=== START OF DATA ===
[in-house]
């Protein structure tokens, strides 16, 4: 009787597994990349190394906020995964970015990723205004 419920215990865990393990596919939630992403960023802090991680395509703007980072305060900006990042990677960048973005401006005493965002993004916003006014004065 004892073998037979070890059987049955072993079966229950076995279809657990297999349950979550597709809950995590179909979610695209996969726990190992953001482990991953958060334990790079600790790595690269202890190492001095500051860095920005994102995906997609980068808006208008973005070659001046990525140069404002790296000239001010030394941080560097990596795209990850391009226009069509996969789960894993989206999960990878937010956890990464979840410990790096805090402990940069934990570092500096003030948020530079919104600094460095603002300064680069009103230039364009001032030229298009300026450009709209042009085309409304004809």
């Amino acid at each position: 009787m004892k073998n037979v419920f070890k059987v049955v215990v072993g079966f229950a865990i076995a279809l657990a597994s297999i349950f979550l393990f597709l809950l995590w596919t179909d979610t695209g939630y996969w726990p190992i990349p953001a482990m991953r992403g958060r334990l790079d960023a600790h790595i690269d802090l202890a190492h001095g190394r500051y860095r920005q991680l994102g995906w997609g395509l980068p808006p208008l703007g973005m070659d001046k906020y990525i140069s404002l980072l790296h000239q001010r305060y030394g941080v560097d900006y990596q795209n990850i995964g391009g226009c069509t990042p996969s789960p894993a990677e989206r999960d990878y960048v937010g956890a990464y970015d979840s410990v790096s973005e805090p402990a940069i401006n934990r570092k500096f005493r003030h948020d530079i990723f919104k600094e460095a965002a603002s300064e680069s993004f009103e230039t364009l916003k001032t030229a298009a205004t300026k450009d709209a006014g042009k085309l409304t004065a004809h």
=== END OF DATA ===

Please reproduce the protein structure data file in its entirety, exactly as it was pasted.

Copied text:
[in-house]
């Protein structure tokens, strides 16, 4: 009787597994990349190394906020995964970015990723205004 419920215990865990393990596919939630992403960023802090991680395509703007980072305060900006990042990677960048973005401006005493965002993004916003006014004065 004892073998037979070890059987049955072993079966229950076995279809657990297999349950979550597709809950995590179909979610695209996969726990190992953001482990991953958060334990790079600790790595690269202890190492001095500051860095920005994102995906997609980068808006208008973005070659001046990525140069404002790296000239001010030394941080560097990596795209990850391009226009069509996969789960894993989206999960990878937010956890990464979840410990790096805090402990940069934990570092500096003030948020530079919104600094460095603002300064680069009103230039364009001032030229298009300026450009709209042009085309409304004809």
């Amino acid at each position: 009787m004892k073998n037979v419920f070890k059987v049955v215990v072993g079966f229950a865990i076995a279809l657990a597994s297999i349950f979550l393990f597709l809950l995590w596919t179909d979610t695209g939630y996969w726990p190992i990349p953001a482990m991953r992403g958060r334990l790079d960023a600790h790595i690269d802090l202890a190492h001095g190394r500051y860095r920005q991680l994102g995906w997609g395509l980068p808006p208008l703007g973005m070659d001046k906020y990525i140069s404002l980072l790296h000239q001010r305060y030394g941080v560097d900006y990596q795209n990850i995964g391009g226009c069509t990042p996969s789960p894993a990677e989206r999960d990878y960048v937010g956890a990464y970015d979840s410990v790096s973005e805090p402990a940069i401006n934990r570092k500096f005493r003030h948020d530079i990723f919104k600094e460095a965002a603002s300064e680069s993004f009103e230039t364009l916003k001032t030229a298009a205004t300026k450009d709209a006014g042009k085309l409304t004065a004809h």